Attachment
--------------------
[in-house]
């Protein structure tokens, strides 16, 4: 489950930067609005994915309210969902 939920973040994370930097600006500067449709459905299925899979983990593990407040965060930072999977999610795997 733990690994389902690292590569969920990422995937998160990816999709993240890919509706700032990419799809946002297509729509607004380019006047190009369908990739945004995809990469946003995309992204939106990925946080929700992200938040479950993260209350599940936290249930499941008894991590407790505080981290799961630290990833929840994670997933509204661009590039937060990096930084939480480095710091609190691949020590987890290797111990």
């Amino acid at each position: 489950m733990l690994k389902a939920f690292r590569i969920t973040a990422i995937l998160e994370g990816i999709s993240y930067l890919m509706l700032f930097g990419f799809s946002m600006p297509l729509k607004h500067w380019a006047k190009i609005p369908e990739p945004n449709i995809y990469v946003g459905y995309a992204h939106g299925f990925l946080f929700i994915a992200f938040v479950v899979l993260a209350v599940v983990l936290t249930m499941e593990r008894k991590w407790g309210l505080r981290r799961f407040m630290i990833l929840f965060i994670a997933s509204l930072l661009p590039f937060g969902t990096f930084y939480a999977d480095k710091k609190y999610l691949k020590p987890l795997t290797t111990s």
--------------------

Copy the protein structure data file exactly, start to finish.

[in-house]
């Protein structure tokens, strides 16, 4: 489950930067609005994915309210969902 939920973040994370930097600006500067449709459905299925899979983990593990407040965060930072999977999610795997 733990690994389902690292590569969920990422995937998160990816999709993240890919509706700032990419799809946002297509729509607004380019006047190009369908990739945004995809990469946003995309992204939106990925946080929700992200938040479950993260209350599940936290249930499941008894991590407790505080981290799961630290990833929840994670997933509204661009590039937060990096930084939480480095710091609190691949020590987890290797111990």
């Amino acid at each position: 489950m733990l690994k389902a939920f690292r590569i969920t973040a990422i995937l998160e994370g990816i999709s993240y930067l890919m509706l700032f930097g990419f799809s946002m600006p297509l729509k607004h500067w380019a006047k190009i609005p369908e990739p945004n449709i995809y990469v946003g459905y995309a992204h939106g299925f990925l946080f929700i994915a992200f938040v479950v899979l993260a209350v599940v983990l936290t249930m499941e593990r008894k991590w407790g309210l505080r981290r799961f407040m630290i990833l929840f965060i994670a997933s509204l930072l661009p590039f937060g969902t990096f930084y939480a999977d480095k710091k609190y999610l691949k020590p987890l795997t290797t111990s």